Hold, Please: Will Upstart Online Retailers Disrupt the Customer Service Experience?
We’ve been talking about customer service lately. It’s on my mind a lot these days, watching companies — especially online-only retailers — lean in hard to try and build a unique profile. There’s a particular challenge in creating a brand without a brick and mortar location, since many of the tools you’d normally have at your disposal — atmosphere, attentiveness, actual human-on-human interaction — simply aren’t available.
As such, online retailers have to get creative when searching for ways to stand out in the murky web space.
Man Repeller recently put Zappos’ customer service mandate to the test — they are obligated to try and answer any question you ask — with adorable results.
It was time to test the team’s comfort with non-product related inquiries.
“My boss says I should only buy these slides if I’m willing to pair them with a French pedicure for a high/low look. I feel like French pedicures are weird. What do you think?”
Okay, this was a lie, but a relevant one! A kind woman named Kristen who cries through particularly touching episodes of Grey’s Anatomy (I know this because she told me) is picking up what Leandra’s putting down: “I honestly don’t see anything wrong with French pedicures, but it’s ultimately up to you! I think that they look classy and nice.”
Major side-eye Kristen, your sainthood notwithstanding. I thought we were on the same team, here.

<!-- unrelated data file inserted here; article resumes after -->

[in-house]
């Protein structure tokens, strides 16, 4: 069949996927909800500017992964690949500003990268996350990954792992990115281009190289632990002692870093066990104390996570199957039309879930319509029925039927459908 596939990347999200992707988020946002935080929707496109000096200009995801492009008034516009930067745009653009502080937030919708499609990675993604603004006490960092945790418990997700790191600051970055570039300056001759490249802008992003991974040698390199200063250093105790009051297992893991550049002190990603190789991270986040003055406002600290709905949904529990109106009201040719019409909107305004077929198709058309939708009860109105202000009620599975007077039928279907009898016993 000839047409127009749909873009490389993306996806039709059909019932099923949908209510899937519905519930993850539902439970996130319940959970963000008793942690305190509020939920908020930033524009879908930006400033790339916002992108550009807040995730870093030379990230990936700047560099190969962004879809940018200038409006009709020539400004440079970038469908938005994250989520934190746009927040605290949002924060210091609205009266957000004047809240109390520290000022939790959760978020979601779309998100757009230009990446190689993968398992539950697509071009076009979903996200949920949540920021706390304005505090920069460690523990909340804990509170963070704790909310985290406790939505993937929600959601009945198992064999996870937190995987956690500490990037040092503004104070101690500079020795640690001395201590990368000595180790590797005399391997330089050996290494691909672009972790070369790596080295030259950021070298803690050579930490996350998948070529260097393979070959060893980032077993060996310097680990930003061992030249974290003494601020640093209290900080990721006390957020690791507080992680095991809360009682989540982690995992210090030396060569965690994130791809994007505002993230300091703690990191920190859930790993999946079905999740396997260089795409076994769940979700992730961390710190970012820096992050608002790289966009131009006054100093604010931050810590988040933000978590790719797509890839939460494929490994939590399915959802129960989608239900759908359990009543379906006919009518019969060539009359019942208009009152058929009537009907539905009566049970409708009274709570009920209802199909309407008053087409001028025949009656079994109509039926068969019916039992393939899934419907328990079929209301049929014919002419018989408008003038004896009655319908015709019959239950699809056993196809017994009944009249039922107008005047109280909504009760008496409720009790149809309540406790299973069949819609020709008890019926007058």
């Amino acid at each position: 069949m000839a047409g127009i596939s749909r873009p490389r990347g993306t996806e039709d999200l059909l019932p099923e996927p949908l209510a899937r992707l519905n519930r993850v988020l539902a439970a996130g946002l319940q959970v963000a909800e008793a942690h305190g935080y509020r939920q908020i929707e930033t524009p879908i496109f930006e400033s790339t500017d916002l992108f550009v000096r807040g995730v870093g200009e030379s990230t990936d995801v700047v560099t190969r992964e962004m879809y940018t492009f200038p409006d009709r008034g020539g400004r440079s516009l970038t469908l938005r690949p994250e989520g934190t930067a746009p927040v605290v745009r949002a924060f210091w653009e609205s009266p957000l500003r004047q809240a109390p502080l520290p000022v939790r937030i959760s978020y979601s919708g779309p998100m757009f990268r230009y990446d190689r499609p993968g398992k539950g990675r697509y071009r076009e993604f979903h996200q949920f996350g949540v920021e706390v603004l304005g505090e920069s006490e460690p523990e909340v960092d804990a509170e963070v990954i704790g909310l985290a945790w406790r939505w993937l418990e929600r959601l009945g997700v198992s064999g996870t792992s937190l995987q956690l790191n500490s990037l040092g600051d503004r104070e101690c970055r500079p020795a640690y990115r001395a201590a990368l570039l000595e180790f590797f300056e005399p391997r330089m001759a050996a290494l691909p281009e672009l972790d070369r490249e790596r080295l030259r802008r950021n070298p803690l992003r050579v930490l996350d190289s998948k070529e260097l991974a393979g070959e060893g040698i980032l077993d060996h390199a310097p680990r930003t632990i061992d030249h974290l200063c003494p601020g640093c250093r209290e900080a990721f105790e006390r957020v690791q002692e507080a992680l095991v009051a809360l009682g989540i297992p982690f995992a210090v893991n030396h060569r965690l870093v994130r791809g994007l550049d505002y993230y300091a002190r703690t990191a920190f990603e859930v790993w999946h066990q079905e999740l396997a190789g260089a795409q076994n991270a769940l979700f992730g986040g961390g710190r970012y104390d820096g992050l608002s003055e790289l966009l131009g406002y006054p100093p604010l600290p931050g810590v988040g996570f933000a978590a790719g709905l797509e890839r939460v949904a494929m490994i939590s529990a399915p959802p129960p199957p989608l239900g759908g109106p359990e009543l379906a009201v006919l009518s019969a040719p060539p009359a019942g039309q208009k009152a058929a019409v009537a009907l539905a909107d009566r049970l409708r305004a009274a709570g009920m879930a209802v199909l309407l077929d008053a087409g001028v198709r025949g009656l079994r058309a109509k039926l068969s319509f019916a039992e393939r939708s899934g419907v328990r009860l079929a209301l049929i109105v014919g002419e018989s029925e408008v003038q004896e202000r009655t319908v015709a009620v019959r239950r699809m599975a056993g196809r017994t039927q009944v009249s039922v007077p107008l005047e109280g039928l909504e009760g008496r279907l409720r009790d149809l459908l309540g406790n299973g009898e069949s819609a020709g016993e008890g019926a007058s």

The concern for me with customer service has always been inconsistency. Case in point: my girlfriends and I spent this past weekend in Oklahoma, and when tornadoes threatened our travel plans for Tuesday, we each attempted to rebook on earlier flights. Even though two of us were flying United, we received wildly different information and results: I was easily rebooked and had the change fee waived “as a courtesy” without my even having asked; my friend, on the other hand, was told they’d waive the change fee but still charge her the fare difference of $1024 (!!!), leaving her to attempt stand-by at the airport. We were both shuttled through various unhelpful, impossible to navigate phone menus and left to languish on hold before talking to two people who clearly had very different ideas of policy and service.
Scale is obviously an issue here, but I’d imagine that the more we’re able to harness technology to create meaningful customer service experiences, the more that will become what separates one company from another. Everlane uses SnapChat to take customers inside their factories; you can FaceTime with reps at Glossier to find your perfect shade. By taking advantage of technology to create a uniquely personal experience, these newbies might redefine what we can reasonably expect when we hand over our hard-earned bucks.
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